Acceptance Commitment Therapy (ACT)
Acceptance commitment therapy, also commonly known as ACT, aims to address a range of mental health concerns like anxiety, depression, chronic pain, stress, trauma, and more through mindful psychotherapy. This approach can be applied to individual or group-style therapy.
ACT aims to transform how individuals see themselves, particularly those who face challenges in regulating their emotions. This therapy style educates residents on combatting difficult emotions and directing that energy into healing.
How Does ACT Work?
During a session of acceptance and commitment therapy, the resident can expect to recognize their emotions, even the negative ones, head-on with a mental health professional. This includes psychiatrists, psychologists, social workers, and mental health counselors. Often, negative thoughts of ourselves come with guilt and shame. In this approach, the patient will learn to recognize those feelings and learn tools to overcome them with psychological exercises or mindfulness training.
ACT therapists fully support the theory that increasing acceptance can lead to increased psychological flexibility, improving the resident’s ability to accept and function with symptoms like anxiety or depression. Consequently, symptoms may lessen significantly with an increase in psychological flexibility.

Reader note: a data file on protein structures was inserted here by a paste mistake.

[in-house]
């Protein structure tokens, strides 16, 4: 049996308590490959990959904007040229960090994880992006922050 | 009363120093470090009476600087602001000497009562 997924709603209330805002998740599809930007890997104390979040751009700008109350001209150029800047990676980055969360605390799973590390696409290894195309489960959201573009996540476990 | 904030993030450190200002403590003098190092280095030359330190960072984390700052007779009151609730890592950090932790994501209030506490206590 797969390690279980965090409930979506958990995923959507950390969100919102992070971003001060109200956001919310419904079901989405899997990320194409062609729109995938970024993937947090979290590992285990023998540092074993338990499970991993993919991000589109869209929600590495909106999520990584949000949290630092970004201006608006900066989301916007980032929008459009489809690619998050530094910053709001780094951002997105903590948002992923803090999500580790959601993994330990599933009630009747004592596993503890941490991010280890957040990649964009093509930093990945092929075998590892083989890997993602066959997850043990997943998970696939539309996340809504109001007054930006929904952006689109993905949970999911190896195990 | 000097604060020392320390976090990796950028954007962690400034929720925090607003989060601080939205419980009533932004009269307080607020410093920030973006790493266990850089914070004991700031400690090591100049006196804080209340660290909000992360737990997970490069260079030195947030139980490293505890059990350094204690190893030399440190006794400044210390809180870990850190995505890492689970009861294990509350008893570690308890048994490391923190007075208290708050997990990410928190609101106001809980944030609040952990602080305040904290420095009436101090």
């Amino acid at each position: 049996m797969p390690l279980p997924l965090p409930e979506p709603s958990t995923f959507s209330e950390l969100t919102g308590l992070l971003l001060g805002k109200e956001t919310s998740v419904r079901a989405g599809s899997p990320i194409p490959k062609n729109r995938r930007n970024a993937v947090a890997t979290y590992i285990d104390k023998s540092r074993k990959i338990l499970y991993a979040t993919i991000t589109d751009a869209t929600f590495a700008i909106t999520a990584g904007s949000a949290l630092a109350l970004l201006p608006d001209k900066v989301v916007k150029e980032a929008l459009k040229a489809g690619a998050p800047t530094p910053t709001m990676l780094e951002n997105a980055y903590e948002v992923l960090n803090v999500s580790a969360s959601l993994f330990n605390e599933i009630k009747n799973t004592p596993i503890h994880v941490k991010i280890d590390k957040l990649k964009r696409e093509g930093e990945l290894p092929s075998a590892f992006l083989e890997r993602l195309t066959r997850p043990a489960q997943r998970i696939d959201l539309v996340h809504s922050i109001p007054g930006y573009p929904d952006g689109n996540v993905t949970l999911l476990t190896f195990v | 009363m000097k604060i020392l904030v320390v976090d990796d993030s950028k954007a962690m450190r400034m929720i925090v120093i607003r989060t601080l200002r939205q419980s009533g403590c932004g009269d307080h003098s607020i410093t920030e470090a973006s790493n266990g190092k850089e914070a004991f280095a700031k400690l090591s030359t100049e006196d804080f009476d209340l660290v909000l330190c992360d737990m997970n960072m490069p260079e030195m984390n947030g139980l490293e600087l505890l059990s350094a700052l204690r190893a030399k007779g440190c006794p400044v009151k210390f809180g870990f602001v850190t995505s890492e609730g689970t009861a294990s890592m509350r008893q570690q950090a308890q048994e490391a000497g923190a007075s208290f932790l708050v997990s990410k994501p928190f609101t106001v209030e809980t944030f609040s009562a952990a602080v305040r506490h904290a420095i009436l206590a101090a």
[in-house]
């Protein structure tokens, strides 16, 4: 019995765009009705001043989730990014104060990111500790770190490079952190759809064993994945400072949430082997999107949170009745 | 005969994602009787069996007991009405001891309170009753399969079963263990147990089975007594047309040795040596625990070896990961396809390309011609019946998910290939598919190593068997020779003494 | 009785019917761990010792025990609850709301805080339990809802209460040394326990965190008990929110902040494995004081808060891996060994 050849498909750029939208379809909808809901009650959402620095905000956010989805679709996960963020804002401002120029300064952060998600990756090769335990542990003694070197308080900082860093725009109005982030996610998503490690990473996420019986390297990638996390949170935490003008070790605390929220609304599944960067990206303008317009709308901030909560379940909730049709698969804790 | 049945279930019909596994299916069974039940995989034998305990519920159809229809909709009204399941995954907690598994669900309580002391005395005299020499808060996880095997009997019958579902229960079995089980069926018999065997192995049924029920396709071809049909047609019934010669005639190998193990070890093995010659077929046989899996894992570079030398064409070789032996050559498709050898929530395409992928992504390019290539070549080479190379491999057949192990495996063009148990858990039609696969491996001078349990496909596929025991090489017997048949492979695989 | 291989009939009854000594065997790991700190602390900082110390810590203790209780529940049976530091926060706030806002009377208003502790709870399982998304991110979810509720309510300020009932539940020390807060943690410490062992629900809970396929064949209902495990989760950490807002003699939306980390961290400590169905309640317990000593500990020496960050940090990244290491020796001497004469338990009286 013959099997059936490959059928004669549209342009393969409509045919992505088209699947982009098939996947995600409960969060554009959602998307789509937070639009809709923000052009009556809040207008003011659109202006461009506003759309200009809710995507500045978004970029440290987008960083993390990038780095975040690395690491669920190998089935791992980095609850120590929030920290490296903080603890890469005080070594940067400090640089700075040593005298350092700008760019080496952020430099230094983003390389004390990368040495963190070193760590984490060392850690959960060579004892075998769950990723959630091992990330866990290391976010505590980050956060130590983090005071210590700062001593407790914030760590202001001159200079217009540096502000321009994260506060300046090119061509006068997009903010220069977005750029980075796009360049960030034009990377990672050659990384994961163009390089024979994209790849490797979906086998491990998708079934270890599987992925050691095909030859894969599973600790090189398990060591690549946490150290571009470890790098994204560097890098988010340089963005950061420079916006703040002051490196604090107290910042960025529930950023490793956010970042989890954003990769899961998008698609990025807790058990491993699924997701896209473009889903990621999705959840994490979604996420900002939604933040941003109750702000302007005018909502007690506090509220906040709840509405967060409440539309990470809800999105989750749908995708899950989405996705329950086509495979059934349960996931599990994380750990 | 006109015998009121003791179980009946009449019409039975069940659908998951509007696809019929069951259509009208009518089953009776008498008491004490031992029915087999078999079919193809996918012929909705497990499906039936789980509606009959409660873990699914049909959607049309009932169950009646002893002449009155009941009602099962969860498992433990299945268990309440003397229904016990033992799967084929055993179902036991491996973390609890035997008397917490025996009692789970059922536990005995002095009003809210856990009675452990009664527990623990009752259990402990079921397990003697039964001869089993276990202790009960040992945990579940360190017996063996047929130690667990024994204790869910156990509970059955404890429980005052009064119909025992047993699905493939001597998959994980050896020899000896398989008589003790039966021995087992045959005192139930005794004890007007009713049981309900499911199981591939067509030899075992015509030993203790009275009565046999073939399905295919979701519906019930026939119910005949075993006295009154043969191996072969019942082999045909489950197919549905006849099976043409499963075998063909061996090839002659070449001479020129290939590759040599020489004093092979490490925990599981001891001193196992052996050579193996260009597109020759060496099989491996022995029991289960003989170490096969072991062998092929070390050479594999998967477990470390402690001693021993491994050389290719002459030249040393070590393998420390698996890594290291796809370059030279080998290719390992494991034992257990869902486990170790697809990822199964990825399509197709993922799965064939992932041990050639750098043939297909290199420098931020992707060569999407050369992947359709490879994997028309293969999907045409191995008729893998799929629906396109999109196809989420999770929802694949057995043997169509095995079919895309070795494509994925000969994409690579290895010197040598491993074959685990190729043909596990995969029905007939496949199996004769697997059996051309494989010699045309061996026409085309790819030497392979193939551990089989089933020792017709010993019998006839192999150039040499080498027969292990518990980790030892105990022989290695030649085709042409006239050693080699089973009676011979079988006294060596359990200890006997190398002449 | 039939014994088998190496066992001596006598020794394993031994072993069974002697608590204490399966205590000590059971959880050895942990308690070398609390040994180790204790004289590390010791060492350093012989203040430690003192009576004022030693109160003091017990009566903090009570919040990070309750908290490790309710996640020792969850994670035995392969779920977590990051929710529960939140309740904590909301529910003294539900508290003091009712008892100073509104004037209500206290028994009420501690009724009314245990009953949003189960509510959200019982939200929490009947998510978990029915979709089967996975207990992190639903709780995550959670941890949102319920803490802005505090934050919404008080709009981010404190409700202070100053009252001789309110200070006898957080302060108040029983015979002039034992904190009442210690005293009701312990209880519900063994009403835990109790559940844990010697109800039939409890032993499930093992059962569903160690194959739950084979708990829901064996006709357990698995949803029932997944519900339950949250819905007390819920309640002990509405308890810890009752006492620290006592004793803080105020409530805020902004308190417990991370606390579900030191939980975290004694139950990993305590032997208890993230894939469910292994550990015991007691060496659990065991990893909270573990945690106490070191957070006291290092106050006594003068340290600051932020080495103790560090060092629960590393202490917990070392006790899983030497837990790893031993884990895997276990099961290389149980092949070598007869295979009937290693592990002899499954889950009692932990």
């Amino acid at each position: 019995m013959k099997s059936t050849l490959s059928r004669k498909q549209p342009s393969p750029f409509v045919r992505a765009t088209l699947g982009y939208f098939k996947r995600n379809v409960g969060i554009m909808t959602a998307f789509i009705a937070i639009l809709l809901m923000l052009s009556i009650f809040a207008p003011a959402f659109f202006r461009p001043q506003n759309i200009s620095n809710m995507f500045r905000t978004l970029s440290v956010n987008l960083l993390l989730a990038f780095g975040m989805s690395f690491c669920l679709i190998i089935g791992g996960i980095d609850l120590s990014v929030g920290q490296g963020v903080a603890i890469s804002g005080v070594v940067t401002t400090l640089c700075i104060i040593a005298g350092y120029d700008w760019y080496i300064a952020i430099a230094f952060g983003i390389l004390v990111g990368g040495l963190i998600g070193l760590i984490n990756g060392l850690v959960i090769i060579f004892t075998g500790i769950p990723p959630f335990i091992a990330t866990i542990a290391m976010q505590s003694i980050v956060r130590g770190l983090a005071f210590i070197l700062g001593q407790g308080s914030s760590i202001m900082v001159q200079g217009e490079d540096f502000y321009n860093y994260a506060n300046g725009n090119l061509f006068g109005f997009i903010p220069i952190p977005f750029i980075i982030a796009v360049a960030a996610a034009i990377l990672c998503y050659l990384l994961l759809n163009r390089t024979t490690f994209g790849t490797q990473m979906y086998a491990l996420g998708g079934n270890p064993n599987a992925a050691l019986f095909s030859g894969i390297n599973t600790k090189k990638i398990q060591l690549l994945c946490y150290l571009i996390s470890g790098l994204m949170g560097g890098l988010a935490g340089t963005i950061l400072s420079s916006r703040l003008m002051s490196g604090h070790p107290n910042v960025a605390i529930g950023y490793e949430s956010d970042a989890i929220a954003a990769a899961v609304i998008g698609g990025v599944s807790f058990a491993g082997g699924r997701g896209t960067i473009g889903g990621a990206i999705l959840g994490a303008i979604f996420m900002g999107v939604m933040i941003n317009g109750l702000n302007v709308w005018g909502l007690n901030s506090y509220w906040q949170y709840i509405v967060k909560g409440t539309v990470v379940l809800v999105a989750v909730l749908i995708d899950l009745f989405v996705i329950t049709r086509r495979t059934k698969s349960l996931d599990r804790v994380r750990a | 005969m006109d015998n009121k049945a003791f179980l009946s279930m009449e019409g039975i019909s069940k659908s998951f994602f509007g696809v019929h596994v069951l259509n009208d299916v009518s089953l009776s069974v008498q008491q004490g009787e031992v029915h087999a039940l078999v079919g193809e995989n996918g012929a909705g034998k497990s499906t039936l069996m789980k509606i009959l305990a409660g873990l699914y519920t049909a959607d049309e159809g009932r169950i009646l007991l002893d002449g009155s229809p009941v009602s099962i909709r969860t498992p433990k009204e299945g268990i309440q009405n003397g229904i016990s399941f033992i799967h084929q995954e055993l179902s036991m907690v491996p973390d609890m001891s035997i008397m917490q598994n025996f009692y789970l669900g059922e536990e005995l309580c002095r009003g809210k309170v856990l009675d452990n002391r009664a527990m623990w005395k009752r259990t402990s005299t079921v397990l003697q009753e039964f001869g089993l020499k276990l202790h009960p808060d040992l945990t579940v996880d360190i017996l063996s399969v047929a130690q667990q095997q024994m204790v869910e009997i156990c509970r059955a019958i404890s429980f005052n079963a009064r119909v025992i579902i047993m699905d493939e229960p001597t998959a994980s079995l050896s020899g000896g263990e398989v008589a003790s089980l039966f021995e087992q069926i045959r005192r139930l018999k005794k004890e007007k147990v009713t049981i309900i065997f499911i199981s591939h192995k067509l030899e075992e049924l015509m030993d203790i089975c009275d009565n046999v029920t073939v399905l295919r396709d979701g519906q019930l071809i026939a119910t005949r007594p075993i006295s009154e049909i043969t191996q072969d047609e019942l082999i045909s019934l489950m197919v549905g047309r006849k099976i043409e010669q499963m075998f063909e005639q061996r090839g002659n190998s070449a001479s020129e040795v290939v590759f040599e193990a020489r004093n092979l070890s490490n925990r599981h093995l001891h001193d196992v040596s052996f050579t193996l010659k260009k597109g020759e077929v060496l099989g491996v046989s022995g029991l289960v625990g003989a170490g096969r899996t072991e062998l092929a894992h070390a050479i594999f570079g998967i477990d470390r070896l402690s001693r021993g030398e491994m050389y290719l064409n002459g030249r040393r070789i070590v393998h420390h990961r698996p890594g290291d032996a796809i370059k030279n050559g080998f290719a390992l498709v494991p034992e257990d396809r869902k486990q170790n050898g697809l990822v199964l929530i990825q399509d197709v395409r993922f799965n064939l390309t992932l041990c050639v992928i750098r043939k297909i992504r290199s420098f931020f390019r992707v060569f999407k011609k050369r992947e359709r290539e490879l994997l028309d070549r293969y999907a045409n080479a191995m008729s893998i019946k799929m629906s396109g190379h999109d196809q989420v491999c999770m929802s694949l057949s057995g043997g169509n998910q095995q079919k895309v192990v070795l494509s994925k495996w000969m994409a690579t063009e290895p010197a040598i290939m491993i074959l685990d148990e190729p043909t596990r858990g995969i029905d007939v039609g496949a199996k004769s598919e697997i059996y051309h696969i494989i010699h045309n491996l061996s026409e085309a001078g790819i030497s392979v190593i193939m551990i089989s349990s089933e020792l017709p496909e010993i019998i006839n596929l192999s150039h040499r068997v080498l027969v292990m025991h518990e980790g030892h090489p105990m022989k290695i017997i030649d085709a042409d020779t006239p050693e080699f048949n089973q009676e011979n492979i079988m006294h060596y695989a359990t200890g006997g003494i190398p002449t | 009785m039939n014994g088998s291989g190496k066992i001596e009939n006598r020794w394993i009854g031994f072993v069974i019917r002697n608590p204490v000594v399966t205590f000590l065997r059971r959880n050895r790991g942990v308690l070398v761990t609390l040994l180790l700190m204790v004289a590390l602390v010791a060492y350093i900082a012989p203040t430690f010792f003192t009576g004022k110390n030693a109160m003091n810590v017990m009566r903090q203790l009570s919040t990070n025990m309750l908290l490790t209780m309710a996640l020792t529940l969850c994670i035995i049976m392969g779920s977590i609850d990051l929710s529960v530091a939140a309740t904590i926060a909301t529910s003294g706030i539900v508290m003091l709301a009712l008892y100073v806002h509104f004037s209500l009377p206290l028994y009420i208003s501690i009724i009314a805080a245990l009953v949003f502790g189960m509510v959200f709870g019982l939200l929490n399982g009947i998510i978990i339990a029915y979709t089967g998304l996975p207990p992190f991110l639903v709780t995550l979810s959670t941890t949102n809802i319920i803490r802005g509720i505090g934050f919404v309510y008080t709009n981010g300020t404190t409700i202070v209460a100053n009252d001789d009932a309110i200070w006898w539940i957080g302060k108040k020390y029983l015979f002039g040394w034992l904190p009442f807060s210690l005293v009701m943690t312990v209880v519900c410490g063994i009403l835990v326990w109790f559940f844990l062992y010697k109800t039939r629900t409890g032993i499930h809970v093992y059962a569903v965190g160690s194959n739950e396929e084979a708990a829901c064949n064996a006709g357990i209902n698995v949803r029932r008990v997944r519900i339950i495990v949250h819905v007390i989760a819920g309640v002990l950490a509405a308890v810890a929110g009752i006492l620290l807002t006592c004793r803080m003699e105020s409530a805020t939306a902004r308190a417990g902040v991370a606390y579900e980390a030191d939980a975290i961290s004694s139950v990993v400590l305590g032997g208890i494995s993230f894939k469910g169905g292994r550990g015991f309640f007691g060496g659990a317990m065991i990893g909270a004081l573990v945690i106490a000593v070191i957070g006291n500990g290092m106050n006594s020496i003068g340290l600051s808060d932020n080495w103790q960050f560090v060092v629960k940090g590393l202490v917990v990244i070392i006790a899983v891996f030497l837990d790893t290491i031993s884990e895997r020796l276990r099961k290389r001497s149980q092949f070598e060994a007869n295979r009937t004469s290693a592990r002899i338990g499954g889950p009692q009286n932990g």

ACT doesn’t serve as a means to eliminate those negative emotions; its purpose is to offer education and provide mindfulness skills that foster greater acceptance of your thoughts and feelings. That is where commitment becomes essential, as the resident must dedicate themselves to this behavioral therapy and retrain their mind and their emotions. Its unique goal is to help patients foster a rich and purposeful life while practicing mindfulness skills when faced with pain and suffering.
Six Core Processes of ACT
There are six core processes found in ACT known as:
- Acceptance: Choose to allow negative emotions without denying or changing them.
- Cognitive defusion: Observe your thoughts and become aware of them.
- Being present: Become aware of body and breathe.
- Self as context: Understand that an individual is not simply their thoughts or emotions.
- Values: Identify what is important to you.
- Committed action: Commit to actions that will assist in long-term goals while upholding identified values.
Is ACT Right For Me?
ACT could be a suitable choice if you want to enhance your emotional well-being and acquire mindfulness techniques. There are many benefits to ACT, but the biggest takeaway is learning to be more present in your everyday life. Rather than avoiding negative thoughts and experiences, view them as opportunities for learning.
ACT can be practiced in face-to-face sessions, group settings, or via telehealth. It’s all up to the resident and where they are most comfortable opening up. Embrace inner struggles and acknowledge them as integral to your journey.